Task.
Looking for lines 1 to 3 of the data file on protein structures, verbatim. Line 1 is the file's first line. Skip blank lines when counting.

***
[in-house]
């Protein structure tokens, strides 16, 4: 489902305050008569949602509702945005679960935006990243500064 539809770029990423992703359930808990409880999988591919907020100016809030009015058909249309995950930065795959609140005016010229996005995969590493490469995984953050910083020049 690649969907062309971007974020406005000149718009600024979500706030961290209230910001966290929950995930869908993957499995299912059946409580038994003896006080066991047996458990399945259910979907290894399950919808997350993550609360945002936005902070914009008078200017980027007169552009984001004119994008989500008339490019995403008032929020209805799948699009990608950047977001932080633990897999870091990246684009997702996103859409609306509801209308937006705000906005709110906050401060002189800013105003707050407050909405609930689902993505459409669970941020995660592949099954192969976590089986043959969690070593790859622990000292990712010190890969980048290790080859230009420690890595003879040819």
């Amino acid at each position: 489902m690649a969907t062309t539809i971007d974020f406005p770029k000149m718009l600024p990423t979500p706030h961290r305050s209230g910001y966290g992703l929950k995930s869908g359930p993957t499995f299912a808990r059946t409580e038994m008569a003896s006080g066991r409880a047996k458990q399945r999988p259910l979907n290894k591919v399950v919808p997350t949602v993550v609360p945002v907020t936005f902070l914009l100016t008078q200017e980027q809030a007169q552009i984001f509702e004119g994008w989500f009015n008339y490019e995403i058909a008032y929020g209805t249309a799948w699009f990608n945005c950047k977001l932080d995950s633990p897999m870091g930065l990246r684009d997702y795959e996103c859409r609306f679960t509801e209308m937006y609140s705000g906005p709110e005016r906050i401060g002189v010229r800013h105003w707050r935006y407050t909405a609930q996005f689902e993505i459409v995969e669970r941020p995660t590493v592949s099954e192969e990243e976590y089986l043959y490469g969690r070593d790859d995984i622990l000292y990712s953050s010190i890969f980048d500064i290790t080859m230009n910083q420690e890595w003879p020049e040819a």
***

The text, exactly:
[in-house]
């Protein structure tokens, strides 16, 4: 489902305050008569949602509702945005679960935006990243500064 539809770029990423992703359930808990409880999988591919907020100016809030009015058909249309995950930065795959609140005016010229996005995969590493490469995984953050910083020049 690649969907062309971007974020406005000149718009600024979500706030961290209230910001966290929950995930869908993957499995299912059946409580038994003896006080066991047996458990399945259910979907290894399950919808997350993550609360945002936005902070914009008078200017980027007169552009984001004119994008989500008339490019995403008032929020209805799948699009990608950047977001932080633990897999870091990246684009997702996103859409609306509801209308937006705000906005709110906050401060002189800013105003707050407050909405609930689902993505459409669970941020995660592949099954192969976590089986043959969690070593790859622990000292990712010190890969980048290790080859230009420690890595003879040819």
């Amino acid at each position: 489902m690649a969907t062309t539809i971007d974020f406005p770029k000149m718009l600024p990423t979500p706030h961290r305050s209230g910001y966290g992703l929950k995930s869908g359930p993957t499995f299912a808990r059946t409580e038994m008569a003896s006080g066991r409880a047996k458990q399945r999988p259910l979907n290894k591919v399950v919808p997350t949602v993550v609360p945002v907020t936005f902070l914009l100016t008078q200017e980027q809030a007169q552009i984001f509702e004119g994008w989500f009015n008339y490019e995403i058909a008032y929020g209805t249309a799948w699009f990608n945005c950047k977001l932080d995950s633990p897999m870091g930065l990246r684009d997702y795959e996103c859409r609306f679960t509801e209308m937006y609140s705000g906005p709110e005016r906050i401060g002189v010229r800013h105003w707050r935006y407050t909405a609930q996005f689902e993505i459409v995969e669970r941020p995660t590493v592949s099954e192969e990243e976590y089986l043959y490469g969690r070593d790859d995984i622990l000292y990712s953050s010190i890969f980048d500064i290790t080859m230009n910083q420690e890595w003879p020049e040819a």